The broad answer to this, from my perspective, is that both science fiction and history ask the same question about what it means to be human; the difference is that one looks forward and the other looks backward to find the answer. But there are some finer points beneath this broad one. So let's see if I can outline what they are without writing a book's worth of rambles...
~Many Native American cosmologies interpret time as cyclical rather than linear. The example is clear when comparing, say, the Mayan and Aztec calendars, which are round and reused each year, to the square Western calendars, which follow dates in a line from beginning to end and then are useless for the following year. The patterns many Amerindian traditions identify in human history and even the natural life of the universe remind me of some of the best examples of science fiction (Walter Miller's A Canticle for Leibowitz, for example, and Connie Willis's The Doomsday Book), which likewise look for repeating patterns, cycles, and repetitions in the human experience and the life of the galaxy.
~Much of Native American history, and even art and culture and policy today, is preoccupied with and traceable to the initial question -- and problem -- of first contact. Two events that I personally am still trying to wrap my mind around, the Columbian Encounter of 1492 and the U.S. "Indian Removal" of the mid-19th century (think "Trail of Tears" thanks to my Cherokee-centrism), are bound up in the idea of what happens when a group meets the Other. It's not surprising, I think, that science fiction as a genre repeatedly tackles this theme and draws extended metaphors, both explicit and implicit, of the collision of European and American cultures. In fact, I often turn to science fiction (Ray Bradbury's The Martian Chronicles and Mary Doria Russell's The Sparrow, for instance, among others) for added insight into 1492 and its aftermath. The genre also allows us to image what lessons, if any, we have gleaned from past first contacts to apply to future ones.
~Like so much in my life, the heart of this issue comes back for me to J.R.R. Tolkien's essay "On Fairy-Stories." Tolkien's argument -- that it is through fairy-tales and sub-creation that we can tell stories that are True with a big-T kind of Truth -- resonates with me, and I see examples of this over and over again in Amerindian myth, traditions, and contemporary self-expression, in languages rich in symbolism and metaphor, in dream and vision-based stories, in the content of much indigenous art and music and poetry. Telling the facts does not necessarily guarantee that you are telling the truth. Sometimes the most complex, meaningful, and difficult truths can best be communicated through beautiful, well-crafted, conscious fictions. Like Cazaril in Lois McMaster Bujold's The Curse of Chalion, to use a genre example, we may have to search beyond our normal narrative vocabulary for a new medium to express ideas that are too big, too overwhelming for traditional "what, when, why, where, and how" reporting. Certainly I have found that the case in my own work. Some aspects of what I study simply cannot be contained, at least by me, in a straight recounting of dates, names, and statistics.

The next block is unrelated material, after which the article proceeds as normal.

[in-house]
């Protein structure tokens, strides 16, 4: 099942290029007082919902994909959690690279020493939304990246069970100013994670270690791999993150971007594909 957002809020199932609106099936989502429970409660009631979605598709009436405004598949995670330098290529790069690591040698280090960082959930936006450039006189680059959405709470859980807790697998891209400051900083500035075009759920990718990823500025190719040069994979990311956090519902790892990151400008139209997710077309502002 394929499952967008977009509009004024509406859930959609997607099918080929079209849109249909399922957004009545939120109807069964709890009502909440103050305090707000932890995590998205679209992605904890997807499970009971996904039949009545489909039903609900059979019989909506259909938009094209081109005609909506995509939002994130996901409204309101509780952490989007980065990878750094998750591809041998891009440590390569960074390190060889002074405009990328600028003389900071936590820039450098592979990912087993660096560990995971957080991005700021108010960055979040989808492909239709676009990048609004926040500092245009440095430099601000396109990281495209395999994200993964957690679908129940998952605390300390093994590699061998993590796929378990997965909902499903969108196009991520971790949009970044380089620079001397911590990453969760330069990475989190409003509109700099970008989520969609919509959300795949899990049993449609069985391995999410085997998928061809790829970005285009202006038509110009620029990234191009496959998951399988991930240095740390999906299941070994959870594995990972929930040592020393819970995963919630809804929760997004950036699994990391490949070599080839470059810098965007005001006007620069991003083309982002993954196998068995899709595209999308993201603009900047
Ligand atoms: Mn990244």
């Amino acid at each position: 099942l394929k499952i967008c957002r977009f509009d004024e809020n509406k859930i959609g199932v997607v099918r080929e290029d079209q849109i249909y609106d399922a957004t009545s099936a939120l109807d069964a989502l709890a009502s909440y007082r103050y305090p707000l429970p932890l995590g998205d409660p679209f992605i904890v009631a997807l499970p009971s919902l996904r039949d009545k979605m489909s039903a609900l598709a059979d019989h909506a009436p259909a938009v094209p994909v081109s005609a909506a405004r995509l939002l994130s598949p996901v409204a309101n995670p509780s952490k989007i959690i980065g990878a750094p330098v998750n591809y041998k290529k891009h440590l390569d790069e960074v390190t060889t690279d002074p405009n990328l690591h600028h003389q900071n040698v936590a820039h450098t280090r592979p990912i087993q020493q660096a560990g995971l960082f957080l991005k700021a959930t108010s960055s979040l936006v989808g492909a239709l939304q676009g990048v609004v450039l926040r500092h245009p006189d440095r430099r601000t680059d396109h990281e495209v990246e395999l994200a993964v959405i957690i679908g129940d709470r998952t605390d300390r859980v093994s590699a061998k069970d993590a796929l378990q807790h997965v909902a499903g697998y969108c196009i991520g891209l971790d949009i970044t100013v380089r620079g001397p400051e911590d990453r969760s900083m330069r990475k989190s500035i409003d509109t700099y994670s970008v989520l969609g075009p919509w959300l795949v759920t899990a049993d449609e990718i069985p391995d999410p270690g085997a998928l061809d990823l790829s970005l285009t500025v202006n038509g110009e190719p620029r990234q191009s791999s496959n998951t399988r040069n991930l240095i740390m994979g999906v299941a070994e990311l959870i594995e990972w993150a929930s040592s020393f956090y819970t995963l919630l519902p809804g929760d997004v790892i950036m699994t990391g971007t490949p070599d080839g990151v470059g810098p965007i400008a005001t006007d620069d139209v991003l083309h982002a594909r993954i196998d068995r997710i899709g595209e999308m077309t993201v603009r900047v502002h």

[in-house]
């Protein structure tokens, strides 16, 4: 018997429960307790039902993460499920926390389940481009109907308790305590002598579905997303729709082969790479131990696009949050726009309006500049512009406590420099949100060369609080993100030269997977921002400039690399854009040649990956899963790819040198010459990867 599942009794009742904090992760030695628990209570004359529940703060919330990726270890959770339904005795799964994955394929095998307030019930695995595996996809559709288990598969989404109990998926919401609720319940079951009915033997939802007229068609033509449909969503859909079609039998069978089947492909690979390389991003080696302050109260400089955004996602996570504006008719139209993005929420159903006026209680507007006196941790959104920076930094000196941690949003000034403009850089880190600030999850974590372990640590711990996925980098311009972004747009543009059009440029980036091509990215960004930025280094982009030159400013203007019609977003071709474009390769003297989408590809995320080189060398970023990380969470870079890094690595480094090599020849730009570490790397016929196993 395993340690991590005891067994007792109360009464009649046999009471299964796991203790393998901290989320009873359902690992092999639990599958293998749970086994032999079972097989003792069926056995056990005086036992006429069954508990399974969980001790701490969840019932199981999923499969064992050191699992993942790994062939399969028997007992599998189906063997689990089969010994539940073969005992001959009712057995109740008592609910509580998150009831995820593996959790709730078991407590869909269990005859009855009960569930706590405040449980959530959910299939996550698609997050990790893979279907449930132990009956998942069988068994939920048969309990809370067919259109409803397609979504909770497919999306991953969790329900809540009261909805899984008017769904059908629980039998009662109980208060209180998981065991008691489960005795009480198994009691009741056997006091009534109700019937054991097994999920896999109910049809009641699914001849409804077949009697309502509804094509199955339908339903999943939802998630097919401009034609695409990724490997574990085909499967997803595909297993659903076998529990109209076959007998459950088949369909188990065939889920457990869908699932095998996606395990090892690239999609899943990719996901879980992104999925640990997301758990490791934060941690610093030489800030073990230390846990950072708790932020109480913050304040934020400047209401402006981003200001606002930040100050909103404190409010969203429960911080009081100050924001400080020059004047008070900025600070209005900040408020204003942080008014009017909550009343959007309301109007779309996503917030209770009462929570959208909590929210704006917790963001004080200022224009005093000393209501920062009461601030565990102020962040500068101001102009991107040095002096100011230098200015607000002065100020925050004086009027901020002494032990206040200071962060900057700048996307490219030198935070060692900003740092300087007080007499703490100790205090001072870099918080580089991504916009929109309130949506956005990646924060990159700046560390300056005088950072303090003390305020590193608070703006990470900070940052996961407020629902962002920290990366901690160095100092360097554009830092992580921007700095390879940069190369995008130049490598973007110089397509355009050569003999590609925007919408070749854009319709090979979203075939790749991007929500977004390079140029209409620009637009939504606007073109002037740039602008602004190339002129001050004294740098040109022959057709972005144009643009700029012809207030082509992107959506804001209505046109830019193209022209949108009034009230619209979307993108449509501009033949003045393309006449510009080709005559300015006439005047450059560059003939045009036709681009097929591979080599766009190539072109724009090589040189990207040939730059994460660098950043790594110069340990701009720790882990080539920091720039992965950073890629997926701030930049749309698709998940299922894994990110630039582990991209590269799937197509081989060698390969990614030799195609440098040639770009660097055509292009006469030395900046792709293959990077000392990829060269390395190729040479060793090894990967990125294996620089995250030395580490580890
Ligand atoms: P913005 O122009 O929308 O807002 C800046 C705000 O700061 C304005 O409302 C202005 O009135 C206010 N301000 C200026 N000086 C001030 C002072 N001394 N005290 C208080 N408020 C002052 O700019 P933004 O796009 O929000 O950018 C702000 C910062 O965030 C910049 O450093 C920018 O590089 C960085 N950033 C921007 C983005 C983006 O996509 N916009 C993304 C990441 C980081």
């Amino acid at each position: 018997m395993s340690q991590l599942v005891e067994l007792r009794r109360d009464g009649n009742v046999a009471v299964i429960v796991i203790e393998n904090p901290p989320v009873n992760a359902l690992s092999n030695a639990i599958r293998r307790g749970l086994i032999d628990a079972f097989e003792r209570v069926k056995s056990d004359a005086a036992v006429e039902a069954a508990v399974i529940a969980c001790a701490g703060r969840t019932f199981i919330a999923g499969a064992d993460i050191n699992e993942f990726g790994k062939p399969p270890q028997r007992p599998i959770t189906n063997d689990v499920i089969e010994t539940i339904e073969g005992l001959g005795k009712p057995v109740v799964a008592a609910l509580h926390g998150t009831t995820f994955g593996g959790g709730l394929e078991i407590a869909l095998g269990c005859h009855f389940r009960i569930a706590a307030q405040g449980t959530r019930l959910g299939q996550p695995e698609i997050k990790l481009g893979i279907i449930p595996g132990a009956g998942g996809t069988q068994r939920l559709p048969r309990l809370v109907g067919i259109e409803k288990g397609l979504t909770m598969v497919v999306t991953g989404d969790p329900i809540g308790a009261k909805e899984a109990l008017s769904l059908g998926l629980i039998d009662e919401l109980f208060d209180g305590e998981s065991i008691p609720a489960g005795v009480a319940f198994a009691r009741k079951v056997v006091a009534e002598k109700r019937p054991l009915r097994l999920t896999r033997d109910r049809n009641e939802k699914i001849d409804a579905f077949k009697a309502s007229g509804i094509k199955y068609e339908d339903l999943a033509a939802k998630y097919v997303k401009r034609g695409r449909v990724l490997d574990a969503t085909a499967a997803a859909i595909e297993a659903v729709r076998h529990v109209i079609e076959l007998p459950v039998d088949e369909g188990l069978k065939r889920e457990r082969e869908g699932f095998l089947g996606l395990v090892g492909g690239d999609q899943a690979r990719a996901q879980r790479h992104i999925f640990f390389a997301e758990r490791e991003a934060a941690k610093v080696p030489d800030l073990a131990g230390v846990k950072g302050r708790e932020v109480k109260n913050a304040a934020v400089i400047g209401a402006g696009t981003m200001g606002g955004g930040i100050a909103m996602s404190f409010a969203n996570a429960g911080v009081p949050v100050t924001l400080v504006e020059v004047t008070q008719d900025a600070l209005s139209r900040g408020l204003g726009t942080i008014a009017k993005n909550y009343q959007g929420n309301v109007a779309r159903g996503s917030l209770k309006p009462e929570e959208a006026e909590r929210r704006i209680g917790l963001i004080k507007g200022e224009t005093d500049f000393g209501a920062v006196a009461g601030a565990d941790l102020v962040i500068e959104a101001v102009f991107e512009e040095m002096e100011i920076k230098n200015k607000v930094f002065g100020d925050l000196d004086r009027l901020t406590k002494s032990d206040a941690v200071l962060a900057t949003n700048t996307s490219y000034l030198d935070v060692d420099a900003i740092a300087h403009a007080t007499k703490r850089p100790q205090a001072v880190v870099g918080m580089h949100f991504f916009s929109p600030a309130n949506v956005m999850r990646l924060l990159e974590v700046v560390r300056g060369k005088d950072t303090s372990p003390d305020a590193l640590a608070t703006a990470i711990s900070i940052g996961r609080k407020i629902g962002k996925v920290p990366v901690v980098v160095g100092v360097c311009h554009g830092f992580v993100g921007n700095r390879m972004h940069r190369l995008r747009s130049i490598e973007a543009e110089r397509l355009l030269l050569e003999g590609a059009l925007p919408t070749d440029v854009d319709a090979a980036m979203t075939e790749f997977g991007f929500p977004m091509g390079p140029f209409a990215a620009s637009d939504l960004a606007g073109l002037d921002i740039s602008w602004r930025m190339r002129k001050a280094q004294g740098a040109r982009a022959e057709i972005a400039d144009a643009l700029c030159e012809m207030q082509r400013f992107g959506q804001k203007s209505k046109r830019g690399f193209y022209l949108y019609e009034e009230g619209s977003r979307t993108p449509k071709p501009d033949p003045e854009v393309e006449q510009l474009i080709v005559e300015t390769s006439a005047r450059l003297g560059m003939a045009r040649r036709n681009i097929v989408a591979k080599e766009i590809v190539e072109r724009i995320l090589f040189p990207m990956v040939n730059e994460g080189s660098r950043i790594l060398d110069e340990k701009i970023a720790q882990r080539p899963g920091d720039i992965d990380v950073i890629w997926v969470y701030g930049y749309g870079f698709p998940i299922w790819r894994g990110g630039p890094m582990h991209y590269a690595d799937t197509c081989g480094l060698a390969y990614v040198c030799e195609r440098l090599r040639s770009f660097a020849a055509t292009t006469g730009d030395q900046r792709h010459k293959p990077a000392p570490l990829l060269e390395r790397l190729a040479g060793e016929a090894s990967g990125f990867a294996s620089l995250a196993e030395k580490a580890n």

It may be the case that the post-Scientific Revolution West, the same culture that mistakenly linked the fantasy genre with childhood in a sad "accident of history," is not as well equipped on the whole for thinking in the imaginative terms Tolkien described. At the same time, parts of Native America were and are not similarly handicapped. Science fiction and fantasy authors today, like J.R.R. Tolkien, would be accused by the early C.S. Lewises of the world of "breathing lies through silver" because they write of non-factual elves and dwarves and starships and wormholes, when in fact these authors are sometimes seeking and communicating what is True. That distinction between knowing facts and understanding Truth -- and the warning inherent in it -- is humbling for any student of history!
It seems like I've rambled despite my attempts not to do so, and made some truly alarming overgeneralizations in the process. Ah, well. My point was that I do see areas where the two studies intersect in a powerful way.
And did you notice I never once mentioned Chakotay? You see, I do have some self-restraint left.
I will close with my quotes for the day, two somewhat linked excerpts:
"... our whole nature at its best and least corrupted, its gentlest and most humane, is still soaked with the sense of 'exile.'"
from J.R.R. Tolkien, letter to Christopher Tolkien
"Down New Mexico way
Something about the open road
I knew that he was
Looking for some Indian blood and
Find a little in you, find a little in me
We may be on this road but
We're just impostors in this country, you know..."
from "A Sorta Fairytale," Tori Amos